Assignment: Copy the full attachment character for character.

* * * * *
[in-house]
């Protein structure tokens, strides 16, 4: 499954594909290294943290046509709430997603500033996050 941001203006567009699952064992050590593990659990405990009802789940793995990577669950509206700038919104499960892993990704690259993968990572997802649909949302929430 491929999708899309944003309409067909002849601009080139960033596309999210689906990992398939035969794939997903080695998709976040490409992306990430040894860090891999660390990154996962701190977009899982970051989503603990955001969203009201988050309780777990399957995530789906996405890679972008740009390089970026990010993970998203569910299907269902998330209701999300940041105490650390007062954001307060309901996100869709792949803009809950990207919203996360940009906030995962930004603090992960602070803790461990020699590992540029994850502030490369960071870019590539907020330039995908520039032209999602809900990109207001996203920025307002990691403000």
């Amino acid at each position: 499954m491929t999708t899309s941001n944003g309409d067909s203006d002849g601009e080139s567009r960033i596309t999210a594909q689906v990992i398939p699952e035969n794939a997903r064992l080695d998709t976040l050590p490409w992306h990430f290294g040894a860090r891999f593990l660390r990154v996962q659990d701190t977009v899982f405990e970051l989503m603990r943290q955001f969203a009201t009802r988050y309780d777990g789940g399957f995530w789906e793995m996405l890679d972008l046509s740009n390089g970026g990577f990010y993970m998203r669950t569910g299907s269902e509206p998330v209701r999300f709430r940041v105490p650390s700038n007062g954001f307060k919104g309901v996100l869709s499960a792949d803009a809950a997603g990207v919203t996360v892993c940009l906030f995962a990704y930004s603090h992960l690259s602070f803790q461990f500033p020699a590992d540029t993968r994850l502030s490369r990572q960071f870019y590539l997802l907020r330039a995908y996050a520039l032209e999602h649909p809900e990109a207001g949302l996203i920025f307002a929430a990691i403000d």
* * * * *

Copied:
[in-house]
């Protein structure tokens, strides 16, 4: 499954594909290294943290046509709430997603500033996050 941001203006567009699952064992050590593990659990405990009802789940793995990577669950509206700038919104499960892993990704690259993968990572997802649909949302929430 491929999708899309944003309409067909002849601009080139960033596309999210689906990992398939035969794939997903080695998709976040490409992306990430040894860090891999660390990154996962701190977009899982970051989503603990955001969203009201988050309780777990399957995530789906996405890679972008740009390089970026990010993970998203569910299907269902998330209701999300940041105490650390007062954001307060309901996100869709792949803009809950990207919203996360940009906030995962930004603090992960602070803790461990020699590992540029994850502030490369960071870019590539907020330039995908520039032209999602809900990109207001996203920025307002990691403000």
């Amino acid at each position: 499954m491929t999708t899309s941001n944003g309409d067909s203006d002849g601009e080139s567009r960033i596309t999210a594909q689906v990992i398939p699952e035969n794939a997903r064992l080695d998709t976040l050590p490409w992306h990430f290294g040894a860090r891999f593990l660390r990154v996962q659990d701190t977009v899982f405990e970051l989503m603990r943290q955001f969203a009201t009802r988050y309780d777990g789940g399957f995530w789906e793995m996405l890679d972008l046509s740009n390089g970026g990577f990010y993970m998203r669950t569910g299907s269902e509206p998330v209701r999300f709430r940041v105490p650390s700038n007062g954001f307060k919104g309901v996100l869709s499960a792949d803009a809950a997603g990207v919203t996360v892993c940009l906030f995962a990704y930004s603090h992960l690259s602070f803790q461990f500033p020699a590992d540029t993968r994850l502030s490369r990572q960071f870019y590539l997802l907020r330039a995908y996050a520039l032209e999602h649909p809900e990109a207001g949302l996203i920025f307002a929430a990691i403000d």